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Publication(World Bank, Washington, DC, 2020-05) Varela, Gonzalo ; Gambetta, Juan Pedro ; Ganz, Federico ; Eberhard, Andreas ; Franco, Sebastian ; Lovo, StefaniaThis note discusses the role that import duties have in Pakistan’s economy, and their links with export competitiveness. Import duties play two key roles. First, they are a source of tax revenues for governments. Second, when imposed on a product, they create a wedge between its world price, and the price paid domestically (as well as a wedge between its domestic price, and the price of its substitute in the domestic economy). These wedges affect the allocation of resources. They divert resources away from export markets - in which firms will only fetch world prices for the product - and into the domestic market, effectively creating an anti-export bias. Thus, an import duty is implicitly an export duty. When these duties are applied on inputs that different sectors use to produce, the duty induces firms to substitute away from that - now more expensive - input, and into other substitutes, thus affecting the otherwise optimal technological choice of firms, as well as increasing their production costs. This note is organized as follows: the first section presents a snapshot of import duties in Pakistan. The second section empirically examines the ways import duties induce an allocation of resources that is different from the one that will be obtained without the duty distortion. The third section looks at the role of tariff policy in the context of the COVID-19 (Coronavirus) pandemic. The fourth section briefly describes the recent changes in the tariff policy institutional arrangement. The fifth section concludes and provides policy recommendations moving forward.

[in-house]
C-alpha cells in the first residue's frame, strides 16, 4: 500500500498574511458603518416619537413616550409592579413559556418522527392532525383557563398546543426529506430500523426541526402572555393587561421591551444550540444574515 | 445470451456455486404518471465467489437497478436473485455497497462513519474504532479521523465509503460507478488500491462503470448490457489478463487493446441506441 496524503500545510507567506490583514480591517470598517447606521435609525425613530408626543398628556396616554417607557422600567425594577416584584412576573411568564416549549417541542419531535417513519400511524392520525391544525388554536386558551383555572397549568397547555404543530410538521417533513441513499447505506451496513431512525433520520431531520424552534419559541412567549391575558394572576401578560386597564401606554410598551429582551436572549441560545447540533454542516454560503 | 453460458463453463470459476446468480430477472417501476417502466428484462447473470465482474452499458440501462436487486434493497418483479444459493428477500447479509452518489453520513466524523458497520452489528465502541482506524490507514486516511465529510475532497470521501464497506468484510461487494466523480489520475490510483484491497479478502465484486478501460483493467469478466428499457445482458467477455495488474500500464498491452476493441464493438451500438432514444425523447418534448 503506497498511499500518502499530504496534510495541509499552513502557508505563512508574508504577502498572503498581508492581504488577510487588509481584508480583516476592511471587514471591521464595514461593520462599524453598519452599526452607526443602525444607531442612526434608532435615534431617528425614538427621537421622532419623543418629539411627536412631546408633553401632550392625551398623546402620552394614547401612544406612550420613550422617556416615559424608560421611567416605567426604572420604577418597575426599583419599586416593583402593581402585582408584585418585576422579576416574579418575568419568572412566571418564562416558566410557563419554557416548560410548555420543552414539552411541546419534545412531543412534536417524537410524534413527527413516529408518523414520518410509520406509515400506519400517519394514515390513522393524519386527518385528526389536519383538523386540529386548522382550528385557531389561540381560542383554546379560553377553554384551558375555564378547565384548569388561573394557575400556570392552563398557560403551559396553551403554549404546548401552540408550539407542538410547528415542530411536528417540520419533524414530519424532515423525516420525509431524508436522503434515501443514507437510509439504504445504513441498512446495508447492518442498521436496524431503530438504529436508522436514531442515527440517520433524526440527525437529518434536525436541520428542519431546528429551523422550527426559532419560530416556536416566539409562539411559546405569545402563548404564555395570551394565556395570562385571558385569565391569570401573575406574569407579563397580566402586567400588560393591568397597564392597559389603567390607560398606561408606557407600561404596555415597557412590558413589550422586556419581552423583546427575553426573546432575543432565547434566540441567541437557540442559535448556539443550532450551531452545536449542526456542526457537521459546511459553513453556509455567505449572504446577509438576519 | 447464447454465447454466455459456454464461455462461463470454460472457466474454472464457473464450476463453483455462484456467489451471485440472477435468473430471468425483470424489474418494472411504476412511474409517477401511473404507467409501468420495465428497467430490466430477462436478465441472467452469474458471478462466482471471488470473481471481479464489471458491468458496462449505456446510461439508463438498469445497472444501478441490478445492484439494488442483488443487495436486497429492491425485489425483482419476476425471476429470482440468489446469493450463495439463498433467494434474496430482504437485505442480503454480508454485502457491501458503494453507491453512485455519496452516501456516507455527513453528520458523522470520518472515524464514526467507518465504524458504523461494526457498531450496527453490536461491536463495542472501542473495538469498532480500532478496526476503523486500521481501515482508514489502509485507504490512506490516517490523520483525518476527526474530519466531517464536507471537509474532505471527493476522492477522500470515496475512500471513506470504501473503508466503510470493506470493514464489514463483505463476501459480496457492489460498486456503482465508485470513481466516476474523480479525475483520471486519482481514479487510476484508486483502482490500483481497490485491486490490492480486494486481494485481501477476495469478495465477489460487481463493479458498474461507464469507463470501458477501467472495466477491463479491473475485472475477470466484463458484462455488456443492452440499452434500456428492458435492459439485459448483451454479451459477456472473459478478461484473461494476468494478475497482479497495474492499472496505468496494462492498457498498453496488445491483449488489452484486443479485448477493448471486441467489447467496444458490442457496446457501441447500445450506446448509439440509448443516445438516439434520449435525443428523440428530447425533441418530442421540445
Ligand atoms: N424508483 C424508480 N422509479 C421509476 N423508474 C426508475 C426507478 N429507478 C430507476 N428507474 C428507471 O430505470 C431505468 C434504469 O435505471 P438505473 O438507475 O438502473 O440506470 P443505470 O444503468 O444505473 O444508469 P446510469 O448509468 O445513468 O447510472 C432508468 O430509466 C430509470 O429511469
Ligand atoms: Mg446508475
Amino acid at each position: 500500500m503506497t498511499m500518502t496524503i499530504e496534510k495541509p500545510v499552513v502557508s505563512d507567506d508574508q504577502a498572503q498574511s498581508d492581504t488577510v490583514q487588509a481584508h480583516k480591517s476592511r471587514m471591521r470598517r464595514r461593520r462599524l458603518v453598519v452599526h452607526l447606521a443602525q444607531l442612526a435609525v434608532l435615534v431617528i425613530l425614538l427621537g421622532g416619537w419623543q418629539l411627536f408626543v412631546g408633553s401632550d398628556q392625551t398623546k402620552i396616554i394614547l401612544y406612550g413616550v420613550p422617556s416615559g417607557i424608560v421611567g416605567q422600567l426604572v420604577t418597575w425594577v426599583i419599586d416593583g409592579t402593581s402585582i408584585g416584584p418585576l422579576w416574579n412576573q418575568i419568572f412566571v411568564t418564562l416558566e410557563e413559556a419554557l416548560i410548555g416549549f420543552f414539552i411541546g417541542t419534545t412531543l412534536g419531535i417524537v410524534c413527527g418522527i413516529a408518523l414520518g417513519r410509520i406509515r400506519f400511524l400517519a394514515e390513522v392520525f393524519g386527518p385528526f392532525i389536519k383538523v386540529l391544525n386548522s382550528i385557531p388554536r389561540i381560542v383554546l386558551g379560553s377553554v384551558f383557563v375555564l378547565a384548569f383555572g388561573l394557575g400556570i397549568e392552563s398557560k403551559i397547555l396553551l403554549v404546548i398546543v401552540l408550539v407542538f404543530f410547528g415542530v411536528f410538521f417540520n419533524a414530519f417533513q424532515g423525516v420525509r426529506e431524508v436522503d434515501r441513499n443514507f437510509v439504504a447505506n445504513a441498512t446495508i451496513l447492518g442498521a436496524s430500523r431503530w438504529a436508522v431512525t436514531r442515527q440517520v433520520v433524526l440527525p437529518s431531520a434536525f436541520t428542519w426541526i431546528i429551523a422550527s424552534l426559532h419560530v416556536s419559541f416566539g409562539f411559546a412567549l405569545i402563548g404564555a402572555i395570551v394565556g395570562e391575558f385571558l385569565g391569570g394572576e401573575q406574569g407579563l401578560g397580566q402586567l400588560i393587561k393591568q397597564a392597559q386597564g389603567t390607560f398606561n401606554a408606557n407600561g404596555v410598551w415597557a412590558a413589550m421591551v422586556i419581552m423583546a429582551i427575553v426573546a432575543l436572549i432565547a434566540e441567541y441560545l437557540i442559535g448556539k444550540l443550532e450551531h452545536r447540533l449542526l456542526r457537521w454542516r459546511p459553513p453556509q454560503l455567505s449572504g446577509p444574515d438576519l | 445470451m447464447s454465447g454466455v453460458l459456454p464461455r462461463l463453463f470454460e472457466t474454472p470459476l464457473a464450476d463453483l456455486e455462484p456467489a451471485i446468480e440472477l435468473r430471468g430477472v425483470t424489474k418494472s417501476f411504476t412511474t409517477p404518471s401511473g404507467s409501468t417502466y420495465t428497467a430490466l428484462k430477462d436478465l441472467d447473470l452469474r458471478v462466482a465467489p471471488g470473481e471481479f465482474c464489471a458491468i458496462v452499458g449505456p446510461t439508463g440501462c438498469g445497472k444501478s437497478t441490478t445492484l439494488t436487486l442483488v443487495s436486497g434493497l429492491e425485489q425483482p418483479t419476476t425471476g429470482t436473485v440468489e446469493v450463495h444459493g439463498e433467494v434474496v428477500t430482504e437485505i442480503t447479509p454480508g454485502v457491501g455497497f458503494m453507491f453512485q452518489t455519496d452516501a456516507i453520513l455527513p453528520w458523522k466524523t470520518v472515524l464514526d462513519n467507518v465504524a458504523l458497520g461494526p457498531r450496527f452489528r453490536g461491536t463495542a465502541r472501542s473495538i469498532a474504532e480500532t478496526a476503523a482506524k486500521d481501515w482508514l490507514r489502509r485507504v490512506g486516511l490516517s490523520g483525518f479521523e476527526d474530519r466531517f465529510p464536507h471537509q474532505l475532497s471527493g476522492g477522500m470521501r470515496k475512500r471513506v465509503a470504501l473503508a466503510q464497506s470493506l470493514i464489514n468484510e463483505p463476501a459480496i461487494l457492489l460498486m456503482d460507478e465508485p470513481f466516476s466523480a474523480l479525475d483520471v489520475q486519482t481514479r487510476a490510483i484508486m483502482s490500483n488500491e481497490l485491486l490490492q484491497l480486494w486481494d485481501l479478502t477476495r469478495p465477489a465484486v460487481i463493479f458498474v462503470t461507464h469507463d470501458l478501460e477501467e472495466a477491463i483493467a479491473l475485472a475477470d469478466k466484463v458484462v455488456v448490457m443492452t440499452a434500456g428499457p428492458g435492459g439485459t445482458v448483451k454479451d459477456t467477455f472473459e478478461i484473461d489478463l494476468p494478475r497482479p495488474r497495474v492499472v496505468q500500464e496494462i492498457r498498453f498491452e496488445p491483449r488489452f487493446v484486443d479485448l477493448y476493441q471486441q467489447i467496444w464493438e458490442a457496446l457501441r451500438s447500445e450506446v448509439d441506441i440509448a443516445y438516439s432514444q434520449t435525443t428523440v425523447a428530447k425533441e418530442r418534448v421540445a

Publication(Washington, DC, 2012-06-26) World BankPakistan’s trade indicators reflect low outward orientation, concentration on low value added activities and an undiversified product mix which out of line with the fastest growing areas of world demand. The export share of Gross Domestic Product (GDP) has remained low and falling—fro